I wrote this on May 11, 2017, but it is about something that happened decades before that. This piece of writing is about something that happened at a party with my relatives when I was 12 years old, which would put it in the mid-1980s.
I read “My First Alcoholic Drink” in episode 18 of my Words of Jen podcast.
I was 12 years old when I had my very first alcoholic drink. It was handed to me by a relative, in front of my mother. The majority of my relatives did not seem to think this was unusual.
I remember we were at a party with some of my mother’s relatives. I can’t remember what this party was about, only that we had to attend. I was a kid, and my parents never told me much of anything about why were were visiting relatives.
My father never got along with my mother’s relatives, so she had to really bug him about going to this party. I don’t think we stayed for very long.
The party was held in… I think it was a community room at an apartment complex, or something like that. There was a fireplace, and thick carpet on the floor, and everyone was sitting in folding chairs at card tables. At the time, this seemed like a very fancy, and clean, place to be.
There were drinks – including sodas for the kids and alcohol for the adults. I think there were little plates of snack food. I’m fairly certain that I didn’t eat anything there because it was safer. Little did I know at the time, but I wouldn’t get diagnosed with food allergies until about five years from then. All I knew when I was 12 was that I often got sick after eating.
I was sitting at a card table with my mother, and a relative I’d been told was my great aunt. He name was Margaret, and she was the sister of my mother’s mother (or, my grandmother). They were talking, and I was tuning most of it out because I was 12 – and I was bored.
My great aunt Margaret hadn’t seen me since her sister’s funeral. I was 7 years old at the time, and I remember looking up at her. Now, we were the same height, five-foot-three.
I tuned back into the conversation when I realized it was now about me. Typical 12-year-old, I suppose. My great aunt Margaret asked my mom: “How old is she?” My mother answered, “12”.
My great aunt Margaret nodded her head, knowingly. She slowly stood up, and walked away. I remember my mom and I looking at each other, confused. It seemed like an abrupt departure.
Great aunt Margaret returned with a plastic water cup that was filled almost to the brim with wine. I looked across the room and noticed a large “box wine” on the mantle of the fireplace. Great aunt Margaret filled this cup from that box. It said White Zinfandel on the side.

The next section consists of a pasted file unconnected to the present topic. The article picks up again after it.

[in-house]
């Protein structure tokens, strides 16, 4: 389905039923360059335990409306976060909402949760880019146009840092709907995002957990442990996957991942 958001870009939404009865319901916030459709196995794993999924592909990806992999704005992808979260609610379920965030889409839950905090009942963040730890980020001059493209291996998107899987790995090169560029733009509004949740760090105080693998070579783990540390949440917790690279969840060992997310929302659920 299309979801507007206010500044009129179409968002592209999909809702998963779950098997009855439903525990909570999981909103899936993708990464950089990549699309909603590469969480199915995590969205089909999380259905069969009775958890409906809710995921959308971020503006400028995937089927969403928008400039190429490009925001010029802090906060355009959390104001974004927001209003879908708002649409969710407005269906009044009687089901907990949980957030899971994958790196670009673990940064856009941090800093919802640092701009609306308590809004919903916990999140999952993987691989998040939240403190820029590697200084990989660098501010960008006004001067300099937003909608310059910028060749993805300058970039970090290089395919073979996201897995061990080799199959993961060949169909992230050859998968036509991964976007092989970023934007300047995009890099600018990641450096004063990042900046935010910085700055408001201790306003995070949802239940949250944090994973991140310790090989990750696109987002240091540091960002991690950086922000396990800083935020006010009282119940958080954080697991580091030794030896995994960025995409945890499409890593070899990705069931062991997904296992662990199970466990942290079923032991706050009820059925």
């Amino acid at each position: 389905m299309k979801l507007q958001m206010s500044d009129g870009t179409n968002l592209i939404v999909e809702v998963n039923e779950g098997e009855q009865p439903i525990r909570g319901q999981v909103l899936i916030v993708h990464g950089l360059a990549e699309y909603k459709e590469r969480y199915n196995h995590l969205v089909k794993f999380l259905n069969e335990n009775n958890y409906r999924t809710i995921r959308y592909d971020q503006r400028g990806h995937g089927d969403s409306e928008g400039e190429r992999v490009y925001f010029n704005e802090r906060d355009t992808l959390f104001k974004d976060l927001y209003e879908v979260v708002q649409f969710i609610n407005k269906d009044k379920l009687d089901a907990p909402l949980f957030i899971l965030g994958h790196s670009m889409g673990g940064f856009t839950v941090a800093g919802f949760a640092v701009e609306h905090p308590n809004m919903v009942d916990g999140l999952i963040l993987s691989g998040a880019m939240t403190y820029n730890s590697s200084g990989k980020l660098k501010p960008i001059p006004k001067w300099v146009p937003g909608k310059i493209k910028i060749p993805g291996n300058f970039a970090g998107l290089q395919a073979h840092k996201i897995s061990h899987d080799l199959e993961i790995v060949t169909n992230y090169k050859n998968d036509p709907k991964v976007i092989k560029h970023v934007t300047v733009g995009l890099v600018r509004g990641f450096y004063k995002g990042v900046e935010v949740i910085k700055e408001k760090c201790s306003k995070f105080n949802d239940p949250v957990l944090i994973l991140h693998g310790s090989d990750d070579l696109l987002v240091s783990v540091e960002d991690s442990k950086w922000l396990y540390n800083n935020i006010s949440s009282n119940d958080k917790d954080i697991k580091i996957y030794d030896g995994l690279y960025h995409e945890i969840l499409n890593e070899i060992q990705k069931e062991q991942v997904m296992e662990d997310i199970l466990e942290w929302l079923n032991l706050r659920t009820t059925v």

Great aunt Margaret placed the full plastic cup of pink wine in front of me. “You’re old enough for this now. This is for you.”
So, I drank some. It tasted great! I drank it slowly, in small sips, while I listened to my mother and great aunt Margaret bicker over whether or not it was ok for a 12-year-old to have wine. The only thing I clearly remember was great aunt Margaret telling my mom something like, “Oh, c’mon. She’s not going to get into any trouble with all of us here. There’s nothing to worry about! Let her have her wine.”
I remember that I’d emptied the glass before it was time to go home. A warm, fuzzy, calmness settled over me. Nothing hurt (which was a big deal for a 12-year-old who often had horrific stomach pains after eating food that – years later – it turned out I was allergic to.)
My mom announced to the room that we were going home, and I remember waving at everyone. At some point, my father had gone back to the car with my younger siblings. I had no idea how long they had been waiting for my mom and I to leave the party. He had a tendency of just going back to the car with my siblings as a way signaling to my mother that he wanted to leave.
After my father started driving away, my mother told my father that I had a glass of wine at the party. He started yelling at her about that, and she yelled back (and blamed great aunt Margaret for giving me the wine). For the first time in my life, I did not get super stressed out by their loud arguing.
Eventually, my father started screaming at me – while driving. He insisted that I was going to get sick, and that I’d be sick tomorrow, and made some vague threat of bodily harm if I threw up in the car. My parents were both abusive to me, so I had no doubt that they would hurt me if I got sick.
The thing was, I didn’t feel sick at all. Not then, not later, and not the next day. I have never in my life been hungover no matter how much I drank or what it was.
12-year-old me didn’t know that yet, though. All she remembers is not feeling intensely terrified while being trapped in the car with her arguing parents who were looking for an excuse to take their anger out on her – and that this floating calmness was thanks to the wine that great aunt Margaret gave me.
I have always enjoyed wine.
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